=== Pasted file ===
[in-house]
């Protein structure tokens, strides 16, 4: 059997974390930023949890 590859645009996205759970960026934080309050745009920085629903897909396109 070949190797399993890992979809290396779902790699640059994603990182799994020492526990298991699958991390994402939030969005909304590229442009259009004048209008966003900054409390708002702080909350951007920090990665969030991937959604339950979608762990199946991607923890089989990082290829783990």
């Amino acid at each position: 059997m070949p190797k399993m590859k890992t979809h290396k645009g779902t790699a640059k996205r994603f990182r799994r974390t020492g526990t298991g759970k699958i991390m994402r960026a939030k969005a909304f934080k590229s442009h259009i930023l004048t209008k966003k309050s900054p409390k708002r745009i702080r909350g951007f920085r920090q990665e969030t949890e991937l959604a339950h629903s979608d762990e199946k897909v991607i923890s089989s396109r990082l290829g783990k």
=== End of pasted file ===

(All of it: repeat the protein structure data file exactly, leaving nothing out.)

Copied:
[in-house]
């Protein structure tokens, strides 16, 4: 059997974390930023949890 590859645009996205759970960026934080309050745009920085629903897909396109 070949190797399993890992979809290396779902790699640059994603990182799994020492526990298991699958991390994402939030969005909304590229442009259009004048209008966003900054409390708002702080909350951007920090990665969030991937959604339950979608762990199946991607923890089989990082290829783990």
């Amino acid at each position: 059997m070949p190797k399993m590859k890992t979809h290396k645009g779902t790699a640059k996205r994603f990182r799994r974390t020492g526990t298991g759970k699958i991390m994402r960026a939030k969005a909304f934080k590229s442009h259009i930023l004048t209008k966003k309050s900054p409390k708002r745009i702080r909350g951007f920085r920090q990665e969030t949890e991937l959604a339950h629903s979608d762990e199946k897909v991607i923890s089989s396109r990082l290829g783990k």